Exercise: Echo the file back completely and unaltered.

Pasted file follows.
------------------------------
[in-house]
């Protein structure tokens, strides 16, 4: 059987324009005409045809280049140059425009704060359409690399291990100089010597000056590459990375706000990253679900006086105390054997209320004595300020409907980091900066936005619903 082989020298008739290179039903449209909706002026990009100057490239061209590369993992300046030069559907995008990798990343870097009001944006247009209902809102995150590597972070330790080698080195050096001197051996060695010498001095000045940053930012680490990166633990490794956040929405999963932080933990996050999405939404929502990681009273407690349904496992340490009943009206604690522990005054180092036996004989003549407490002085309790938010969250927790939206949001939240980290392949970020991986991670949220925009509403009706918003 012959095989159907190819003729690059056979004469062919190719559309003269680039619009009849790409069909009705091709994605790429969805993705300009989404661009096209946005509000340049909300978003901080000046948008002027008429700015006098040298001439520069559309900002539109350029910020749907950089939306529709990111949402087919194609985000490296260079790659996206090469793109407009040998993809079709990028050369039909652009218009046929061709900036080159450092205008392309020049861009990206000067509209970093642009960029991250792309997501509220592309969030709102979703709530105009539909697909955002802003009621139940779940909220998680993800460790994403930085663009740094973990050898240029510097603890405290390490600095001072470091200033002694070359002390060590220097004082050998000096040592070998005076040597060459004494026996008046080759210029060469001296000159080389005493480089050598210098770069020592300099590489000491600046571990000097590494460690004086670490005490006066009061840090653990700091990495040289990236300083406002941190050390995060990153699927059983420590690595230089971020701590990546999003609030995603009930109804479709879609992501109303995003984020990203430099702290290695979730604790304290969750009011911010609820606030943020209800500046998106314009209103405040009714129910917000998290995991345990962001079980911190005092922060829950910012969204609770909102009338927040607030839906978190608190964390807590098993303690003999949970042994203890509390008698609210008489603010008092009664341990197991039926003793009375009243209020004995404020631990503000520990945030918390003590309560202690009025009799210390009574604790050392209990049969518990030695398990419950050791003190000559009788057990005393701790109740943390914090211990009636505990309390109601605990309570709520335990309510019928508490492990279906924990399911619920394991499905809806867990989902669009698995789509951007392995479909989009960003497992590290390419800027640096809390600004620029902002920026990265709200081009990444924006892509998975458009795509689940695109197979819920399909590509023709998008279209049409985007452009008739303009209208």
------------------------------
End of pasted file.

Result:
[in-house]
């Protein structure tokens, strides 16, 4: 059987324009005409045809280049140059425009704060359409690399291990100089010597000056590459990375706000990253679900006086105390054997209320004595300020409907980091900066936005619903 082989020298008739290179039903449209909706002026990009100057490239061209590369993992300046030069559907995008990798990343870097009001944006247009209902809102995150590597972070330790080698080195050096001197051996060695010498001095000045940053930012680490990166633990490794956040929405999963932080933990996050999405939404929502990681009273407690349904496992340490009943009206604690522990005054180092036996004989003549407490002085309790938010969250927790939206949001939240980290392949970020991986991670949220925009509403009706918003 012959095989159907190819003729690059056979004469062919190719559309003269680039619009009849790409069909009705091709994605790429969805993705300009989404661009096209946005509000340049909300978003901080000046948008002027008429700015006098040298001439520069559309900002539109350029910020749907950089939306529709990111949402087919194609985000490296260079790659996206090469793109407009040998993809079709990028050369039909652009218009046929061709900036080159450092205008392309020049861009990206000067509209970093642009960029991250792309997501509220592309969030709102979703709530105009539909697909955002802003009621139940779940909220998680993800460790994403930085663009740094973990050898240029510097603890405290390490600095001072470091200033002694070359002390060590220097004082050998000096040592070998005076040597060459004494026996008046080759210029060469001296000159080389005493480089050598210098770069020592300099590489000491600046571990000097590494460690004086670490005490006066009061840090653990700091990495040289990236300083406002941190050390995060990153699927059983420590690595230089971020701590990546999003609030995603009930109804479709879609992501109303995003984020990203430099702290290695979730604790304290969750009011911010609820606030943020209800500046998106314009209103405040009714129910917000998290995991345990962001079980911190005092922060829950910012969204609770909102009338927040607030839906978190608190964390807590098993303690003999949970042994203890509390008698609210008489603010008092009664341990197991039926003793009375009243209020004995404020631990503000520990945030918390003590309560202690009025009799210390009574604790050392209990049969518990030695398990419950050791003190000559009788057990005393701790109740943390914090211990009636505990309390109601605990309570709520335990309510019928508490492990279906924990399911619920394991499905809806867990989902669009698995789509951007392995479909989009960003497992590290390419800027640096809390600004620029902002920026990265709200081009990444924006892509998975458009795509689940695109197979819920399909590509023709998008279209049409985007452009008739303009209208």